Nature at Manassas

More from Manassas – Civil War battlefields are almost always located on places with interesting ecology. Makes sense. They are places that were farms, fields or forests in the 1860s and they still are today. We know more of the history of the land than we otherwise would because of the action there and because of attempts to maintain it as it was.
The area around Manassas was given over to general farming in those days, a variety of crops and dairy. The land had been cleared of forests for more than a century by then. There were fewer trees in 1860 than there are today. The big reason was the need to feed horses needed for farm work and transportation. It takes more than an acre of grass to maintain a horse, so most of the land had to be kept clear of trees. We forget that it was mechanization of agriculture that allowed the return of forest in eastern North America.

The Manassas battlefield park is now managed to keep it looking like it did during the Civil War but also to support wildlife. The Park Service does not maintain livestock, which makes the land significantly different than it would have been back then. Grazing animals alter the land in many ways. Instead of grazing, the Park Service mows the fields. If they did not, forest would quickly take over the open fields.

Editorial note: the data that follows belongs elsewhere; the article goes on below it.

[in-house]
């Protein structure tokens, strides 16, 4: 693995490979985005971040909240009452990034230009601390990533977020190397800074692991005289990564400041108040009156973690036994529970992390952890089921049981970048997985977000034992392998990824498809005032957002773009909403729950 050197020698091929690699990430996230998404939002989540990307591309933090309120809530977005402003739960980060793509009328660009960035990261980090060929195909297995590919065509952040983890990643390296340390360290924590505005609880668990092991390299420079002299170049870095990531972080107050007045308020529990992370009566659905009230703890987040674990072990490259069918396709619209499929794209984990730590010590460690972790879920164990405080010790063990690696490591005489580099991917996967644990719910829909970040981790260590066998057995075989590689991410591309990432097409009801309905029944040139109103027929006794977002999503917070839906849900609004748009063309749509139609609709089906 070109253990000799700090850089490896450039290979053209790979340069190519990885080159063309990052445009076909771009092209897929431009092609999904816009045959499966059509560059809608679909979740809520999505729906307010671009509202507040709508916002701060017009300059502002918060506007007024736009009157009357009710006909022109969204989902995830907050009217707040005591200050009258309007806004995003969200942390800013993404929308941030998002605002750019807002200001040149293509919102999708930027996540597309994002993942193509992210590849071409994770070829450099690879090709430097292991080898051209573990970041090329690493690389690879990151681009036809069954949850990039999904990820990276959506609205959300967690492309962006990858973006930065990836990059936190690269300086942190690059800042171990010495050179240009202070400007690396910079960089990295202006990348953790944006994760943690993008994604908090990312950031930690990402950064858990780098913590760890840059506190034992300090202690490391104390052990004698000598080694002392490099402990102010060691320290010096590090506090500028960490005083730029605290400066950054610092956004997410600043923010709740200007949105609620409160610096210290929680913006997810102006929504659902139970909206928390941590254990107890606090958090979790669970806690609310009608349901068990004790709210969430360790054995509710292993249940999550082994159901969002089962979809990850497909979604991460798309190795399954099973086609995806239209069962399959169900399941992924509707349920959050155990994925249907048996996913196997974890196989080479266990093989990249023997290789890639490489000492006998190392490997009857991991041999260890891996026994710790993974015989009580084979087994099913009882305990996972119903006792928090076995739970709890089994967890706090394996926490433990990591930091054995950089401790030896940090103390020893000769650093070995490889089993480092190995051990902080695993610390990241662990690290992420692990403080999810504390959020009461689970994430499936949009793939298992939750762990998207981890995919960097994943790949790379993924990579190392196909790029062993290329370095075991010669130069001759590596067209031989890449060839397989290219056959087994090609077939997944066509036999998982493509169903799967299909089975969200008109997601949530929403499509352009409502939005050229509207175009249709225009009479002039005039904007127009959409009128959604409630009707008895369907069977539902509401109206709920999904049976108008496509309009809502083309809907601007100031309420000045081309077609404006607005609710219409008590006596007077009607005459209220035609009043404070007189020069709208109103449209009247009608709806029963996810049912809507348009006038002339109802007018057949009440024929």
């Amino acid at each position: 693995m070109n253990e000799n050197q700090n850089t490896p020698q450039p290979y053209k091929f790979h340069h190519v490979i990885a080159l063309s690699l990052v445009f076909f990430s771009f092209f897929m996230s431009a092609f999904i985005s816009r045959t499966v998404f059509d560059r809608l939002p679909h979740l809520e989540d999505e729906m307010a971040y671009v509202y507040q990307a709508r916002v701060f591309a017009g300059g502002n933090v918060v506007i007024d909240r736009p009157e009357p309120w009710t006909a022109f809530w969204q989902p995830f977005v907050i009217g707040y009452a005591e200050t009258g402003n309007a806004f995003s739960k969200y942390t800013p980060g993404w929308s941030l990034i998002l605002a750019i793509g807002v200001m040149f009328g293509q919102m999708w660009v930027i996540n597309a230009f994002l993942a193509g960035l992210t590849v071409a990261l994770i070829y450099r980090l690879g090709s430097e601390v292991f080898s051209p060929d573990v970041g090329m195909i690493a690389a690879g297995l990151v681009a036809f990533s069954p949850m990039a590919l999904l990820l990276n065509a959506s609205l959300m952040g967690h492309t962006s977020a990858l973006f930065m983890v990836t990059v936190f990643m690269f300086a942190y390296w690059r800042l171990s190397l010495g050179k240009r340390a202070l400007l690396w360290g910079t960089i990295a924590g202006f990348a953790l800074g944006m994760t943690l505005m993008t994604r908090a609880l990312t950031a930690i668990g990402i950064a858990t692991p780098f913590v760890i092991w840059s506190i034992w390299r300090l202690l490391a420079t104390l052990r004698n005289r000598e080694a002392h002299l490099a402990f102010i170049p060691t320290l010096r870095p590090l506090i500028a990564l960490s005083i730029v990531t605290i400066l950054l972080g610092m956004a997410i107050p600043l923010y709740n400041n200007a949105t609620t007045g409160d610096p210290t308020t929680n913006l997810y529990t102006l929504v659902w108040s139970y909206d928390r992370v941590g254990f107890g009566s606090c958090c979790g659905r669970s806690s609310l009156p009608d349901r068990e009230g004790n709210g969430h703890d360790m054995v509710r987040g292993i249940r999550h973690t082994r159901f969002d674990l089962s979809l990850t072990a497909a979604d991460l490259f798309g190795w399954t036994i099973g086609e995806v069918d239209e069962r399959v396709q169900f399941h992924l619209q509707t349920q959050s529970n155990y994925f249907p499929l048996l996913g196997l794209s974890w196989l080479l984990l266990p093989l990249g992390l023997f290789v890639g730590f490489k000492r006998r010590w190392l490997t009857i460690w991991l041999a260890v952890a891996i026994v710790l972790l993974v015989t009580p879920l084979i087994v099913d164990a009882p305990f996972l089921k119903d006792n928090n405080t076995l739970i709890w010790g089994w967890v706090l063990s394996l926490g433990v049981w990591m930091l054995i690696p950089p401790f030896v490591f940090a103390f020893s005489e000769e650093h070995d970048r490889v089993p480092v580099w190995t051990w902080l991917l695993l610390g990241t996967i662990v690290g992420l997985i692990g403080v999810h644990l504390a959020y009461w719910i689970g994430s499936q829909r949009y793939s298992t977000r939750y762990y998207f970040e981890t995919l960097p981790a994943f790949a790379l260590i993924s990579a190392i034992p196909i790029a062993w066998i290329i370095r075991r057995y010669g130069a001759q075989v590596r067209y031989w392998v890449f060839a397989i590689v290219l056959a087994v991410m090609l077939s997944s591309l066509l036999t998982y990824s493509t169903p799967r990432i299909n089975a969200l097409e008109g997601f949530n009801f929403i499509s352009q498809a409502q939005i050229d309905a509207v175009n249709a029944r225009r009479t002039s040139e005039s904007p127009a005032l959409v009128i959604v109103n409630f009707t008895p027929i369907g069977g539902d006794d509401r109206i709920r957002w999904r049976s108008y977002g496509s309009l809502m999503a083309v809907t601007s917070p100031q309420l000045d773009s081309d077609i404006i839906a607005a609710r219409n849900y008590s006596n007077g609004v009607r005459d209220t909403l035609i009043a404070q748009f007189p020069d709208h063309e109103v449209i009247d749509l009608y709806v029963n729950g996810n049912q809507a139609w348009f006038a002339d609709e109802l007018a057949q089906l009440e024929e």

My first picture shows the Virginia landscape. We have a beautiful state. Next two pictures show early succession. As I wrote, if they stop grazing or mowing, the trees quickly move in. They seem to have stopping mowing in the section shown in the photos. The next picture shows dead ash trees. Showing the ash apocalypse is sad, but the emerald ash borer is doing a job on ash trees all over America, as I have written elsewhere.

The last picture shows a gravel path through the woods. There is something very attractive about a gravel path through the woods. It beckons you on. It has visual auditory and tactile aspect. The visual is portrayed in the photo. The auditory is the rhythmic sound of your own footsteps. You feel progress. The tactile feel of the stones underfoot is satisfying. Something about a gravel path through the woods that is attractive.